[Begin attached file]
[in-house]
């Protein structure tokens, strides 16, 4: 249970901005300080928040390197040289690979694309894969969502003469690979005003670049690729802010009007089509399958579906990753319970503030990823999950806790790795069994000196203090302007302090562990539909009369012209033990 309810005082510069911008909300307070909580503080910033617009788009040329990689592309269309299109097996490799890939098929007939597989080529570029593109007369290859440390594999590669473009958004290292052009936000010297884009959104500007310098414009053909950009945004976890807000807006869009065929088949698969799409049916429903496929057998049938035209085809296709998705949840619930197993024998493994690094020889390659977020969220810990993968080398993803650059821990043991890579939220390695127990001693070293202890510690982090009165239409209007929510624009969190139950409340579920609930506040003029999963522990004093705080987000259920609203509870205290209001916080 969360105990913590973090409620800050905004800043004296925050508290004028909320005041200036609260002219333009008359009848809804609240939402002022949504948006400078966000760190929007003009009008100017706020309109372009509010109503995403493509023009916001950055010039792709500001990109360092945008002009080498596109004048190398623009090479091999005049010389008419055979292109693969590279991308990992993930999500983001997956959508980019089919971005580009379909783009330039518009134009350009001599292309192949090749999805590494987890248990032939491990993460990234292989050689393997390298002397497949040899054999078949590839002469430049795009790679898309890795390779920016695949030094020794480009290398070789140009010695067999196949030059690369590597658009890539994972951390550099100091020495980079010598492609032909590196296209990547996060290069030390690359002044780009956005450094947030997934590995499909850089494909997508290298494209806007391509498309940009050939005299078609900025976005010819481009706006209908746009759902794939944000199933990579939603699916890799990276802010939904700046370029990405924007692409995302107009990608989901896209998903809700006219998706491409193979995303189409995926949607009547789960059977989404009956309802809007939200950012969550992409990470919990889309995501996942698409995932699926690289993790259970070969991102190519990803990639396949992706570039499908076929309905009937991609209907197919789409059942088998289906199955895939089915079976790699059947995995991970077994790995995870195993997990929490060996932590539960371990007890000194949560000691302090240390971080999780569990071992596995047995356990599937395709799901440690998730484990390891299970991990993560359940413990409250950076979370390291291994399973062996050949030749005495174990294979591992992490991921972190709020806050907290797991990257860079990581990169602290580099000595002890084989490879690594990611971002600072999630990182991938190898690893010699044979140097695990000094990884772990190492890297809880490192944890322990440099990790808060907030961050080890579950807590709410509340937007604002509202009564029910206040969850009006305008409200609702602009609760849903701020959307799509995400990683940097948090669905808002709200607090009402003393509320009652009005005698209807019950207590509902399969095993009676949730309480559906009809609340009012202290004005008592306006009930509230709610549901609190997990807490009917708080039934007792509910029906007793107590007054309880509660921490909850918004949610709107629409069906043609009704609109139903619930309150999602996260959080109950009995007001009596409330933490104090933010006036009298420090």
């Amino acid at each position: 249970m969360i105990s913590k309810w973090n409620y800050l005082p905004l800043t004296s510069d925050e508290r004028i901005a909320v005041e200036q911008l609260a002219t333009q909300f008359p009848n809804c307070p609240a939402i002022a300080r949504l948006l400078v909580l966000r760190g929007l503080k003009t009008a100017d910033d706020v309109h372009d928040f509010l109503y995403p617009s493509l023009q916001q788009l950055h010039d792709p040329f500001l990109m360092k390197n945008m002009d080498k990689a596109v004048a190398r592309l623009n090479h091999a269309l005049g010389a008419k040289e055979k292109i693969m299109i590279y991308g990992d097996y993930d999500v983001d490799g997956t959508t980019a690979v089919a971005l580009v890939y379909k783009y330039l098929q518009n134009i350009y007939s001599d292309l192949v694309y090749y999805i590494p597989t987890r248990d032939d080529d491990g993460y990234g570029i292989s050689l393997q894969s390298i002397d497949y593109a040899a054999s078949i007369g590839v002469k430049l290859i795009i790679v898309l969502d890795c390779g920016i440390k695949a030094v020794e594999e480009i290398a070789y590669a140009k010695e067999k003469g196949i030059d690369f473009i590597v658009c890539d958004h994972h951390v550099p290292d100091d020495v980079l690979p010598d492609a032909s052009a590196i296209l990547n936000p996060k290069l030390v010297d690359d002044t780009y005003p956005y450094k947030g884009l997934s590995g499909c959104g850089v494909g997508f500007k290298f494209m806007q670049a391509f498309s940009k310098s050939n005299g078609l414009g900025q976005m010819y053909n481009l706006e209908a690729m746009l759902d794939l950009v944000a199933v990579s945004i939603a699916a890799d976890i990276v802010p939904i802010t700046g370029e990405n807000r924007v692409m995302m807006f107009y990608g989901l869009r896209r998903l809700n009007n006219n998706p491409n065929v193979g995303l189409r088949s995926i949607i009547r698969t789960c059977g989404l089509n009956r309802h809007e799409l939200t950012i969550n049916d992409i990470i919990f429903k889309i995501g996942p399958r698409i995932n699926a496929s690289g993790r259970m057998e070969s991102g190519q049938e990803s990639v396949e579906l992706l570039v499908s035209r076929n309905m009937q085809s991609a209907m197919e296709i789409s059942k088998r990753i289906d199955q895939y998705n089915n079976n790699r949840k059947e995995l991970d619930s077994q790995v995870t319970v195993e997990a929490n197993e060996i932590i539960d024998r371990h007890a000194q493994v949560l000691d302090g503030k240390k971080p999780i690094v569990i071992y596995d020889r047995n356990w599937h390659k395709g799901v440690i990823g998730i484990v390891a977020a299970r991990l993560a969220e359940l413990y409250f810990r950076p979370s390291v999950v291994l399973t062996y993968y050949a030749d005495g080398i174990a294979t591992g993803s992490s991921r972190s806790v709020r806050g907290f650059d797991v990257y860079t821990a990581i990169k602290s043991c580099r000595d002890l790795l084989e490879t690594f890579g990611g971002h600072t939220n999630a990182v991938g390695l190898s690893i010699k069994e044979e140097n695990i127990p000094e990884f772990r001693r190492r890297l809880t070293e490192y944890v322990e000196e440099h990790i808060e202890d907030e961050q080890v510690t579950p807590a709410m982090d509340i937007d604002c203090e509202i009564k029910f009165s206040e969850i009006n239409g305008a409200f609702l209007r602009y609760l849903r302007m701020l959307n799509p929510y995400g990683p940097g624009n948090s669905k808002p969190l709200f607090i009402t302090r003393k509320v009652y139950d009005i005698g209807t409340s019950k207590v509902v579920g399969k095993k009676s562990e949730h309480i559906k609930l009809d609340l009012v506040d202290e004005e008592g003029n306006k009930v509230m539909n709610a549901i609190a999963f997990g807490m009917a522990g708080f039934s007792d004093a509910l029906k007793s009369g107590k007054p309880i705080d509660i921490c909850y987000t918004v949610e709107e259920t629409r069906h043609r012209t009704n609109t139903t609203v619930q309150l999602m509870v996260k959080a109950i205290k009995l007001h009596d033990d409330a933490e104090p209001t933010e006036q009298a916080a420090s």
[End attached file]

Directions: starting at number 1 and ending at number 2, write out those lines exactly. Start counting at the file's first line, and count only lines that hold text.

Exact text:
[in-house]
């Protein structure tokens, strides 16, 4: 249970901005300080928040390197040289690979694309894969969502003469690979005003670049690729802010009007089509399958579906990753319970503030990823999950806790790795069994000196203090302007302090562990539909009369012209033990 309810005082510069911008909300307070909580503080910033617009788009040329990689592309269309299109097996490799890939098929007939597989080529570029593109007369290859440390594999590669473009958004290292052009936000010297884009959104500007310098414009053909950009945004976890807000807006869009065929088949698969799409049916429903496929057998049938035209085809296709998705949840619930197993024998493994690094020889390659977020969220810990993968080398993803650059821990043991890579939220390695127990001693070293202890510690982090009165239409209007929510624009969190139950409340579920609930506040003029999963522990004093705080987000259920609203509870205290209001916080 969360105990913590973090409620800050905004800043004296925050508290004028909320005041200036609260002219333009008359009848809804609240939402002022949504948006400078966000760190929007003009009008100017706020309109372009509010109503995403493509023009916001950055010039792709500001990109360092945008002009080498596109004048190398623009090479091999005049010389008419055979292109693969590279991308990992993930999500983001997956959508980019089919971005580009379909783009330039518009134009350009001599292309192949090749999805590494987890248990032939491990993460990234292989050689393997390298002397497949040899054999078949590839002469430049795009790679898309890795390779920016695949030094020794480009290398070789140009010695067999196949030059690369590597658009890539994972951390550099100091020495980079010598492609032909590196296209990547996060290069030390690359002044780009956005450094947030997934590995499909850089494909997508290298494209806007391509498309940009050939005299078609900025976005010819481009706006209908746009759902794939944000199933990579939603699916890799990276802010939904700046370029990405924007692409995302107009990608989901896209998903809700006219998706491409193979995303189409995926949607009547789960059977989404009956309802809007939200950012969550992409990470919990889309995501996942698409995932699926690289993790259970070969991102190519990803990639396949992706570039499908076929309905009937991609209907197919789409059942088998289906199955895939089915079976790699059947995995991970077994790995995870195993997990929490060996932590539960371990007890000194949560000691302090240390971080999780569990071992596995047995356990599937395709799901440690998730484990390891299970991990993560359940413990409250950076979370390291291994399973062996050949030749005495174990294979591992992490991921972190709020806050907290797991990257860079990581990169602290580099000595002890084989490879690594990611971002600072999630990182991938190898690893010699044979140097695990000094990884772990190492890297809880490192944890322990440099990790808060907030961050080890579950807590709410509340937007604002509202009564029910206040969850009006305008409200609702602009609760849903701020959307799509995400990683940097948090669905808002709200607090009402003393509320009652009005005698209807019950207590509902399969095993009676949730309480559906009809609340009012202290004005008592306006009930509230709610549901609190997990807490009917708080039934007792509910029906007793107590007054309880509660921490909850918004949610709107629409069906043609009704609109139903619930309150999602996260959080109950009995007001009596409330933490104090933010006036009298420090």